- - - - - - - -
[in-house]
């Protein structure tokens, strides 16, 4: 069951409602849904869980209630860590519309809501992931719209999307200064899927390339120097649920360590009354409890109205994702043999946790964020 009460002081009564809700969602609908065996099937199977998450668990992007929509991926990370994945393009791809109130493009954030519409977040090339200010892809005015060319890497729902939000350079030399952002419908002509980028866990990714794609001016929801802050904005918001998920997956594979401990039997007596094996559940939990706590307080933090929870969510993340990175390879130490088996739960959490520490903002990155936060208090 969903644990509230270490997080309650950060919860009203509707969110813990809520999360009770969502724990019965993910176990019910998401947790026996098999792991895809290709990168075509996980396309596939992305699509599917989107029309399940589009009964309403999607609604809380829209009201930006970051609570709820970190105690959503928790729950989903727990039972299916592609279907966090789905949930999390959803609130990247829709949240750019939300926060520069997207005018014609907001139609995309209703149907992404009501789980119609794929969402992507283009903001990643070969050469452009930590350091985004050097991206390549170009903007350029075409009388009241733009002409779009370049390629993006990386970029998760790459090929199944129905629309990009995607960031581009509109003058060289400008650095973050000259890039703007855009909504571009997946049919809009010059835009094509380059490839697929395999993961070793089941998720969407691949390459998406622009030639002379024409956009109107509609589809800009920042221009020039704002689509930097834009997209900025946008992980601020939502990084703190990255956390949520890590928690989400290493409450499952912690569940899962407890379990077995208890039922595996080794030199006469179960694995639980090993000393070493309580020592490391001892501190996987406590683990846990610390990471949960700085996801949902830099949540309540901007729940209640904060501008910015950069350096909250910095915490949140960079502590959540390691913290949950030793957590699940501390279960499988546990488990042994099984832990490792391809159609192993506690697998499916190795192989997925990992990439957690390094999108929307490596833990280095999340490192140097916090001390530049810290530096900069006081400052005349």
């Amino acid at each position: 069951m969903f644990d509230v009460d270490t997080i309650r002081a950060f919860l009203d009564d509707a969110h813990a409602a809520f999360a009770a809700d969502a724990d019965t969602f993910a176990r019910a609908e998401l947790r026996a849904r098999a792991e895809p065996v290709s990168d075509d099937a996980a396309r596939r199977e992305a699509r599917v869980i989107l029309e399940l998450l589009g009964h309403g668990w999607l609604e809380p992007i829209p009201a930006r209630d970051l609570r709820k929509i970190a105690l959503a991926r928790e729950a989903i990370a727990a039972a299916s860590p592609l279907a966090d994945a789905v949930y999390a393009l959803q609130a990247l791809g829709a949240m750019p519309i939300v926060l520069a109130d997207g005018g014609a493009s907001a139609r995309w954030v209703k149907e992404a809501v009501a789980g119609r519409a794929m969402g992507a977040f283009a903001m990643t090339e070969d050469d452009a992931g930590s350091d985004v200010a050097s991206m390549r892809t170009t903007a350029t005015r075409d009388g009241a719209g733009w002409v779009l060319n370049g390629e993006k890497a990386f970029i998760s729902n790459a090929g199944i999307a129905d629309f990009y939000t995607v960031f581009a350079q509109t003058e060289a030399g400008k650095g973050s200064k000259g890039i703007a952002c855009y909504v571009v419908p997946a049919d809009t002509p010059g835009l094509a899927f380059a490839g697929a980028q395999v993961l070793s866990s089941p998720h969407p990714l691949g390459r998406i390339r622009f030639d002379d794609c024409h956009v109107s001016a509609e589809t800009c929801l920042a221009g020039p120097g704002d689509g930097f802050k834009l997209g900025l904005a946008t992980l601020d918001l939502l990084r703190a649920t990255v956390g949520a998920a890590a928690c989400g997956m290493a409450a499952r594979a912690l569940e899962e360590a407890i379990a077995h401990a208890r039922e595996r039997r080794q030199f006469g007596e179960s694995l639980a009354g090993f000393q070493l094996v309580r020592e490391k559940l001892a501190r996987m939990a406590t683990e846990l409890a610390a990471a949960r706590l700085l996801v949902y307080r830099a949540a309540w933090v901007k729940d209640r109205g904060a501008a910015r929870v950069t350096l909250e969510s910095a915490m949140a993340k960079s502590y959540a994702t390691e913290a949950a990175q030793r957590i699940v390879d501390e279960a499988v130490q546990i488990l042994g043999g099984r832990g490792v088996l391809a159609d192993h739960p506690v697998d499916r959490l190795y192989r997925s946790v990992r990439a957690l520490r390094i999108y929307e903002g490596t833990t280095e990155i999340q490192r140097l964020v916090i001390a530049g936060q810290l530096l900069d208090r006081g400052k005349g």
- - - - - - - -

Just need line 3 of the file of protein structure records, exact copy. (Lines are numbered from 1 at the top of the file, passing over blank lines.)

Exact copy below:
């Amino acid at each position: 069951m969903f644990d509230v009460d270490t997080i309650r002081a950060f919860l009203d009564d509707a969110h813990a409602a809520f999360a009770a809700d969502a724990d019965t969602f993910a176990r019910a609908e998401l947790r026996a849904r098999a792991e895809p065996v290709s990168d075509d099937a996980a396309r596939r199977e992305a699509r599917v869980i989107l029309e399940l998450l589009g009964h309403g668990w999607l609604e809380p992007i829209p009201a930006r209630d970051l609570r709820k929509i970190a105690l959503a991926r928790e729950a989903i990370a727990a039972a299916s860590p592609l279907a966090d994945a789905v949930y999390a393009l959803q609130a990247l791809g829709a949240m750019p519309i939300v926060l520069a109130d997207g005018g014609a493009s907001a139609r995309w954030v209703k149907e992404a809501v009501a789980g119609r519409a794929m969402g992507a977040f283009a903001m990643t090339e070969d050469d452009a992931g930590s350091d985004v200010a050097s991206m390549r892809t170009t903007a350029t005015r075409d009388g009241a719209g733009w002409v779009l060319n370049g390629e993006k890497a990386f970029i998760s729902n790459a090929g199944i999307a129905d629309f990009y939000t995607v960031f581009a350079q509109t003058e060289a030399g400008k650095g973050s200064k000259g890039i703007a952002c855009y909504v571009v419908p997946a049919d809009t002509p010059g835009l094509a899927f380059a490839g697929a980028q395999v993961l070793s866990s089941p998720h969407p990714l691949g390459r998406i390339r622009f030639d002379d794609c024409h956009v109107s001016a509609e589809t800009c929801l920042a221009g020039p120097g704002d689509g930097f802050k834009l997209g900025l904005a946008t992980l601020d918001l939502l990084r703190a649920t990255v956390g949520a998920a890590a928690c989400g997956m290493a409450a499952r594979a912690l569940e899962e360590a407890i379990a077995h401990a208890r039922e595996r039997r080794q030199f006469g007596e179960s694995l639980a009354g090993f000393q070493l094996v309580r020592e490391k559940l001892a501190r996987m939990a406590t683990e846990l409890a610390a990471a949960r706590l700085l996801v949902y307080r830099a949540a309540w933090v901007k729940d209640r109205g904060a501008a910015r929870v950069t350096l909250e969510s910095a915490m949140a993340k960079s502590y959540a994702t390691e913290a949950a990175q030793r957590i699940v390879d501390e279960a499988v130490q546990i488990l042994g043999g099984r832990g490792v088996l391809a159609d192993h739960p506690v697998d499916r959490l190795y192989r997925s946790v990992r990439a957690l520490r390094i999108y929307e903002g490596t833990t280095e990155i999340q490192r140097l964020v916090i001390a530049g936060q810290l530096l900069d208090r006081g400052k005349g």